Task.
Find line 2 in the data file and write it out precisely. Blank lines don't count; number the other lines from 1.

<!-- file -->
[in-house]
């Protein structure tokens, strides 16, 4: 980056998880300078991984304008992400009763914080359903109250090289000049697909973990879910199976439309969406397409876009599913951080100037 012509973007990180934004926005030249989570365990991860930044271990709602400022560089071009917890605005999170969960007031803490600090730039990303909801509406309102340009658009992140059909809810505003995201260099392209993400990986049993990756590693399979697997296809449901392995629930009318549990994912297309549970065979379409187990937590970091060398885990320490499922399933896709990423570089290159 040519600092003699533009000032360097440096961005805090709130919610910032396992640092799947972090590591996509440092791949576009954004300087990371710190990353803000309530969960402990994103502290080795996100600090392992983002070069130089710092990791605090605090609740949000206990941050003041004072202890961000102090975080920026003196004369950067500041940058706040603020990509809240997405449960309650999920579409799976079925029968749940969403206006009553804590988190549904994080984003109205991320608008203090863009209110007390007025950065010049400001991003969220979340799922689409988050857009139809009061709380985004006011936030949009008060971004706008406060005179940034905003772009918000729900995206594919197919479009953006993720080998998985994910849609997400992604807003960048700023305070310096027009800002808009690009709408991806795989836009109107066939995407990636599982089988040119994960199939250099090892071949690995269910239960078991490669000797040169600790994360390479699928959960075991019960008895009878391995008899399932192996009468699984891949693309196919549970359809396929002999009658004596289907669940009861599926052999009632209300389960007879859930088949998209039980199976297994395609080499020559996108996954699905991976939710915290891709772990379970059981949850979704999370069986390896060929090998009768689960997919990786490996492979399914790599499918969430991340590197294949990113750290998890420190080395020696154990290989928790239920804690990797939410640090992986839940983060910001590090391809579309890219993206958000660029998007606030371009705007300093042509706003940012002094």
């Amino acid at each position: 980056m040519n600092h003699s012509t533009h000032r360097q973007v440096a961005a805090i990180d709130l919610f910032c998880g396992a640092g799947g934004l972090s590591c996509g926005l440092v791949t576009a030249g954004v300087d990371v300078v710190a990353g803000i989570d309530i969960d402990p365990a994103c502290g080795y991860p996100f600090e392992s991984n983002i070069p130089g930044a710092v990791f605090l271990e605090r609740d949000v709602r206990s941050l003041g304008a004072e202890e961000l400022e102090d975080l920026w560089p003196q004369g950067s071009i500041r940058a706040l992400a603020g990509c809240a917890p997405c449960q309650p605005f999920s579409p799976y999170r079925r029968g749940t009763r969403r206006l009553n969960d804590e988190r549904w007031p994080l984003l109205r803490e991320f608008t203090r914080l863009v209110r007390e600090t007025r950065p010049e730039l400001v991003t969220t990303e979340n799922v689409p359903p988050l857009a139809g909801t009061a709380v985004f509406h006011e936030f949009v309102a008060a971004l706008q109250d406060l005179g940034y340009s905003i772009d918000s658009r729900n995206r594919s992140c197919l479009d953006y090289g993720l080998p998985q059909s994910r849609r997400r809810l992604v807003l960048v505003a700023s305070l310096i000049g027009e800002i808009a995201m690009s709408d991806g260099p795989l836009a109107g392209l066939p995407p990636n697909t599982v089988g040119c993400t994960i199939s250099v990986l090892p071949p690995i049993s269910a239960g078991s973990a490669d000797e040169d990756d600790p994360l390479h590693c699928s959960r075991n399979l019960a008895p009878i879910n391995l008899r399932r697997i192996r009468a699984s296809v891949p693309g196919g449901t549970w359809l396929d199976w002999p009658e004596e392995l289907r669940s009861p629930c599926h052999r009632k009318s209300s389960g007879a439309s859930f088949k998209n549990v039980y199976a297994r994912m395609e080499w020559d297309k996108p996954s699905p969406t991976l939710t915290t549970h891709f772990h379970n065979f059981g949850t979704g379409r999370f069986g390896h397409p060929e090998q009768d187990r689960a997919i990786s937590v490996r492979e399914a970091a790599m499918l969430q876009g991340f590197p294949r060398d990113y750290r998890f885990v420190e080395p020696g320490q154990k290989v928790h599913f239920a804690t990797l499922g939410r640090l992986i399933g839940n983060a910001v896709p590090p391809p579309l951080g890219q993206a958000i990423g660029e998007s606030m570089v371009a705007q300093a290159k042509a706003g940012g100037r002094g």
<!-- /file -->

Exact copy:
């Protein structure tokens, strides 16, 4: 980056998880300078991984304008992400009763914080359903109250090289000049697909973990879910199976439309969406397409876009599913951080100037 012509973007990180934004926005030249989570365990991860930044271990709602400022560089071009917890605005999170969960007031803490600090730039990303909801509406309102340009658009992140059909809810505003995201260099392209993400990986049993990756590693399979697997296809449901392995629930009318549990994912297309549970065979379409187990937590970091060398885990320490499922399933896709990423570089290159 040519600092003699533009000032360097440096961005805090709130919610910032396992640092799947972090590591996509440092791949576009954004300087990371710190990353803000309530969960402990994103502290080795996100600090392992983002070069130089710092990791605090605090609740949000206990941050003041004072202890961000102090975080920026003196004369950067500041940058706040603020990509809240997405449960309650999920579409799976079925029968749940969403206006009553804590988190549904994080984003109205991320608008203090863009209110007390007025950065010049400001991003969220979340799922689409988050857009139809009061709380985004006011936030949009008060971004706008406060005179940034905003772009918000729900995206594919197919479009953006993720080998998985994910849609997400992604807003960048700023305070310096027009800002808009690009709408991806795989836009109107066939995407990636599982089988040119994960199939250099090892071949690995269910239960078991490669000797040169600790994360390479699928959960075991019960008895009878391995008899399932192996009468699984891949693309196919549970359809396929002999009658004596289907669940009861599926052999009632209300389960007879859930088949998209039980199976297994395609080499020559996108996954699905991976939710915290891709772990379970059981949850979704999370069986390896060929090998009768689960997919990786490996492979399914790599499918969430991340590197294949990113750290998890420190080395020696154990290989928790239920804690990797939410640090992986839940983060910001590090391809579309890219993206958000660029998007606030371009705007300093042509706003940012002094």